DOT installs light after deadly wreck

Paula Rodriguez (second from l.-r.) stands alongside City Councilman Leroy Comrie and state Assemblywoman Barbara Clark at the intersection where her daughter was killed last year. Photo by Rich Bockmann
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A grieving mother Wednesday said it took the death of her daughter for the city Department of Transportation to install a traffic light at a dangerous Cambria Heights intersection, but the DOT’s Queens commissioner said that was not the case.

“This is what was needed all along, [but it is] four months after the fact,” Paula Rodriguez said as she stood at the intersection of 115th Avenue and 227th Street, where 24-year-old Paulina Rodriguez was killed in a car accident in November.

Family members said Paulina was on her way home from the movies around 3 a.m. when she stopped at the stop sign, turned left and was struck by a speeding car.

Rodriguez said she has filed a wrongful death lawsuit against the city, claiming it knew the intersection was dangerous and should have done something before her daughter was killed.

Those who know that stretch of 115th Avenue well said it can resemble a speedway during rush hour with drivers trying to avoid traffic on the Cross Island and Belt parkways as well as at night with people heading back and forth between Queens and Nassau counties on their way to Merrick Boulevard clubs.

“Everyone knew this corridor was dangerous,” said Community Board 13 District Manager Larry McClean, adding that community members had requested speed-mitigation measures along the stretch long before Rodriguez’s deadly accident.

A similar outcry was made earlier this month after a 7-year-old boy was struck by a car near a pair of Little League fields in Rosedale. Community members there said they had made requests to the DOT and feared they would only get a response after the worst happened.

DOT Queens Commissioner Delila Hall said it is “unfortunate it has to look like that,” pointing out that many factors go into deciding what kind of measures are appropriate where.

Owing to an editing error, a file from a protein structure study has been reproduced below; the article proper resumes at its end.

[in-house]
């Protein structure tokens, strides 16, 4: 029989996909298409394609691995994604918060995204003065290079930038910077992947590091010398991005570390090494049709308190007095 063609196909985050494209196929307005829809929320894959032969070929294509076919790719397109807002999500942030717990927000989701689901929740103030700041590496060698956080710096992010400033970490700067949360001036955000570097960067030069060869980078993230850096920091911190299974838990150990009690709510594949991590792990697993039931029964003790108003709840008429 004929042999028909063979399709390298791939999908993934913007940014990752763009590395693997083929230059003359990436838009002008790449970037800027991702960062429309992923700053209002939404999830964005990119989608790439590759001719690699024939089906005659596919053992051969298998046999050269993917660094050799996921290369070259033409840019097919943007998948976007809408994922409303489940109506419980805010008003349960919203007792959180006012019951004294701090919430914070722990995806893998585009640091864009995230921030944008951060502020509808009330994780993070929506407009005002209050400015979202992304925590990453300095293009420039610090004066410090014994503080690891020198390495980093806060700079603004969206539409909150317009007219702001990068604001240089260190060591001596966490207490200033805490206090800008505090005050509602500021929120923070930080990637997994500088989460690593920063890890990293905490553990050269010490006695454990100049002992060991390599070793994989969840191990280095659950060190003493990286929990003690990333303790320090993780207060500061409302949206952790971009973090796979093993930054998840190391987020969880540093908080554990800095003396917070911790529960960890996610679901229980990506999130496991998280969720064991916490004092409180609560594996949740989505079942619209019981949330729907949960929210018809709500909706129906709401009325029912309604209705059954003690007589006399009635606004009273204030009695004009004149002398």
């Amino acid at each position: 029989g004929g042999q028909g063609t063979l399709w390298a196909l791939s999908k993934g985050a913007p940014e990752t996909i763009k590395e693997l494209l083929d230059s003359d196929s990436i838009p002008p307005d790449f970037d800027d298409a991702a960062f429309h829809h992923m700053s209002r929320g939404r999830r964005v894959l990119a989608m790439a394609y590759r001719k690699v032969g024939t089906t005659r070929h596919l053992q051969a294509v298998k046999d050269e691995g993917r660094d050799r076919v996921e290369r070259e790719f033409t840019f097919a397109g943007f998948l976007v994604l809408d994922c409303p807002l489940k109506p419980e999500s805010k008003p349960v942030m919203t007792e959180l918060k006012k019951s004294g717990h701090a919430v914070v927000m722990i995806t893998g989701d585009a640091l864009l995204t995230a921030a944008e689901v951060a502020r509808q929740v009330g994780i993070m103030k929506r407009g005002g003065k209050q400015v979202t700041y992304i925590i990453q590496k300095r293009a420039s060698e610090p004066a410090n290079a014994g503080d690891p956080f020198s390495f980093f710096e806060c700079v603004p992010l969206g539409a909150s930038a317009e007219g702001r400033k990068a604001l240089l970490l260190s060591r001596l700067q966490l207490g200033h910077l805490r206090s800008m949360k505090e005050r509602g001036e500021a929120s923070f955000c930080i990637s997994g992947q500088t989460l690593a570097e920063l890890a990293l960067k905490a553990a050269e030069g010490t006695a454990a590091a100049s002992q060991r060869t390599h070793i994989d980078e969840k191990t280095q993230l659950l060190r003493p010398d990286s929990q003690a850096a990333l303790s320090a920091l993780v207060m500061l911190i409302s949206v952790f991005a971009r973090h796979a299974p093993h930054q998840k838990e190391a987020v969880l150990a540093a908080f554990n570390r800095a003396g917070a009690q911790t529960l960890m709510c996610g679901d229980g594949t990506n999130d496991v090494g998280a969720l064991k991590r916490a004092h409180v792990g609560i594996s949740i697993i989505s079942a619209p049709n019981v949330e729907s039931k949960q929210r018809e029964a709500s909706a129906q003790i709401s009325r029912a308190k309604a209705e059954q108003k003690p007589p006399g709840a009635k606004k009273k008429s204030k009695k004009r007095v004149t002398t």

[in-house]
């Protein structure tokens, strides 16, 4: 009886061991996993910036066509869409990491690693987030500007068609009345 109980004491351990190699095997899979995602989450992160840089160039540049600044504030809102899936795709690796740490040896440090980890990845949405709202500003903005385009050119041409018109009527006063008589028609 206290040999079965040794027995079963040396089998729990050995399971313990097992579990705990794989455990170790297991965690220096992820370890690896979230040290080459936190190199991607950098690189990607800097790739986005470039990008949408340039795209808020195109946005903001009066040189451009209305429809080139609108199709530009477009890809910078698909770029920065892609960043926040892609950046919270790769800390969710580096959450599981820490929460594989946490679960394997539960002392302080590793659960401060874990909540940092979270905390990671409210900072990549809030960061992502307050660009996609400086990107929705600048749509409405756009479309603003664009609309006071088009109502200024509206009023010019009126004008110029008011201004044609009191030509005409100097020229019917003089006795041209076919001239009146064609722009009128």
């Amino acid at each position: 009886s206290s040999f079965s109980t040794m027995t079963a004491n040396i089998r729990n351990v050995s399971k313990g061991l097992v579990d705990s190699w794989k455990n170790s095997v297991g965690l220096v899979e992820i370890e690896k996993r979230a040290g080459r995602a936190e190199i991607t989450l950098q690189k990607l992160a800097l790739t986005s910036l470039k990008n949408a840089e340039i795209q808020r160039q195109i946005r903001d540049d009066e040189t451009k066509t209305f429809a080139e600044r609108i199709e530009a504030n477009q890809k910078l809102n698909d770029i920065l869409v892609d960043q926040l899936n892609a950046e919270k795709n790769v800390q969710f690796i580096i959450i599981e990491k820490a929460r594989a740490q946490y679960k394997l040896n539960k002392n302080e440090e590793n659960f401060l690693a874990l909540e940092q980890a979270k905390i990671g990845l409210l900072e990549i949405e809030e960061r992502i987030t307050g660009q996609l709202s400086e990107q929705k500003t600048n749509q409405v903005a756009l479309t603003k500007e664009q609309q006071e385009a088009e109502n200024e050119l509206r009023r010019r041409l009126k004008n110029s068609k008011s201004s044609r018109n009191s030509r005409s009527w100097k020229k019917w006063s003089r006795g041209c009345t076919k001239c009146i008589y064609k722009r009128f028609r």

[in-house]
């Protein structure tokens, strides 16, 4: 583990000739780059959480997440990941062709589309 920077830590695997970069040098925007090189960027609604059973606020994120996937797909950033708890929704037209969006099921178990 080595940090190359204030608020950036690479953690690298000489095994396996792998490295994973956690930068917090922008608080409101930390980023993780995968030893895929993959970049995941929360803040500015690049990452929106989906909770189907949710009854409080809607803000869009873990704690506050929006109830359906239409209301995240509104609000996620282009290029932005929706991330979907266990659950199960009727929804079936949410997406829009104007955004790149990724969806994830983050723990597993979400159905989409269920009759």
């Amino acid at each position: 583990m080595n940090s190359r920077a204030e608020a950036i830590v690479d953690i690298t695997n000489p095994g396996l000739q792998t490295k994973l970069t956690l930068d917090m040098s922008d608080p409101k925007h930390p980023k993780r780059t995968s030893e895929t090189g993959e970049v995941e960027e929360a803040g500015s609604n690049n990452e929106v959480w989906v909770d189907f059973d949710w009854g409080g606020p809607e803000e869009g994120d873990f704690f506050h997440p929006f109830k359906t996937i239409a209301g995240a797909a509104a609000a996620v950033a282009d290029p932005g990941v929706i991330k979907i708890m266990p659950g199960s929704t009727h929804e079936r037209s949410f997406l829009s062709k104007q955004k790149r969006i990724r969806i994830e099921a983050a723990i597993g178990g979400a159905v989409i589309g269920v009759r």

After the Cambria Heights accident, she said, the department immediately received a request for a traffic light study at the intersection, but at the time it did not meet the DOT’s criteria.

She said the department installed the light after conditions along the roadway had changed, but could not recall off-hand the “exact tipping point” that led to the change.

In Rosedale, she said, community members had requested a speed bump, but the DOT could not install one because the roadway is traveled by city buses.

McClean said one of the problems is that if someone makes a speed bump request, the department will study a speed bump and nothing else. He said a “traffic calming device” request would get a more thorough response from the DOT.

State Assemblywoman Barbara Clark (D-Queens Village) and City Councilman Leroy Comrie (D-St. Albans) joined the Rodriguez family in remembering their loved one and urging drivers to take it easy on the roads.

Comrie said he will be introducing legislation requiring the NYPD to report the number of fatal or severe hit-and-run incidents each year to the Council and to collect video surveillance from cameras near such accidents.

Reach reporter Rich Bockmann by e-mail at or by phone at 718-260-4574.

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